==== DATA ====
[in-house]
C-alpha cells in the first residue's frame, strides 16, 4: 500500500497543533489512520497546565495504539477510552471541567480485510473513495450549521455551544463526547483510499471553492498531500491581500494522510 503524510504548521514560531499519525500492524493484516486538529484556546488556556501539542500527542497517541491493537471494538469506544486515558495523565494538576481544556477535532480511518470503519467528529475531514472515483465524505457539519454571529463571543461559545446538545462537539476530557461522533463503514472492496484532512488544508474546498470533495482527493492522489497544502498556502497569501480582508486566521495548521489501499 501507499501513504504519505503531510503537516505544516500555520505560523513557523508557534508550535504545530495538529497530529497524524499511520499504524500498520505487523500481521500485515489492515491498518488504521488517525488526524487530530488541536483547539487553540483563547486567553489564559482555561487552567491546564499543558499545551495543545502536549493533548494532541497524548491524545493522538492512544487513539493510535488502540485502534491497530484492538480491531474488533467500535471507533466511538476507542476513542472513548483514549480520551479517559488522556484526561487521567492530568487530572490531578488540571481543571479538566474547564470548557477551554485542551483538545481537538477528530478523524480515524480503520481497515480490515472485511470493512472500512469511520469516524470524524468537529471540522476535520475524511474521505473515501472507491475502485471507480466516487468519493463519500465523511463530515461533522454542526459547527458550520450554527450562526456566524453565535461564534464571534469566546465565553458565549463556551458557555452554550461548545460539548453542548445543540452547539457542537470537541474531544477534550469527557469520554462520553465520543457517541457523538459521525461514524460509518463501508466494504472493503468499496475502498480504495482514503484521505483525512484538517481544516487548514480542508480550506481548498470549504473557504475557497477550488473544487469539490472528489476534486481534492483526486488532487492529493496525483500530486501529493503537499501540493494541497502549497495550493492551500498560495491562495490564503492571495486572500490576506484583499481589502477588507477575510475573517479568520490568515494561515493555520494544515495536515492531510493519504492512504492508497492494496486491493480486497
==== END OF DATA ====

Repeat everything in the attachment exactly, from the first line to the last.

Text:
[in-house]
C-alpha cells in the first residue's frame, strides 16, 4: 500500500497543533489512520497546565495504539477510552471541567480485510473513495450549521455551544463526547483510499471553492498531500491581500494522510 503524510504548521514560531499519525500492524493484516486538529484556546488556556501539542500527542497517541491493537471494538469506544486515558495523565494538576481544556477535532480511518470503519467528529475531514472515483465524505457539519454571529463571543461559545446538545462537539476530557461522533463503514472492496484532512488544508474546498470533495482527493492522489497544502498556502497569501480582508486566521495548521489501499 501507499501513504504519505503531510503537516505544516500555520505560523513557523508557534508550535504545530495538529497530529497524524499511520499504524500498520505487523500481521500485515489492515491498518488504521488517525488526524487530530488541536483547539487553540483563547486567553489564559482555561487552567491546564499543558499545551495543545502536549493533548494532541497524548491524545493522538492512544487513539493510535488502540485502534491497530484492538480491531474488533467500535471507533466511538476507542476513542472513548483514549480520551479517559488522556484526561487521567492530568487530572490531578488540571481543571479538566474547564470548557477551554485542551483538545481537538477528530478523524480515524480503520481497515480490515472485511470493512472500512469511520469516524470524524468537529471540522476535520475524511474521505473515501472507491475502485471507480466516487468519493463519500465523511463530515461533522454542526459547527458550520450554527450562526456566524453565535461564534464571534469566546465565553458565549463556551458557555452554550461548545460539548453542548445543540452547539457542537470537541474531544477534550469527557469520554462520553465520543457517541457523538459521525461514524460509518463501508466494504472493503468499496475502498480504495482514503484521505483525512484538517481544516487548514480542508480550506481548498470549504473557504475557497477550488473544487469539490472528489476534486481534492483526486488532487492529493496525483500530486501529493503537499501540493494541497502549497495550493492551500498560495491562495490564503492571495486572500490576506484583499481589502477588507477575510475573517479568520490568515494561515493555520494544515495536515492531510493519504492512504492508497492494496486491493480486497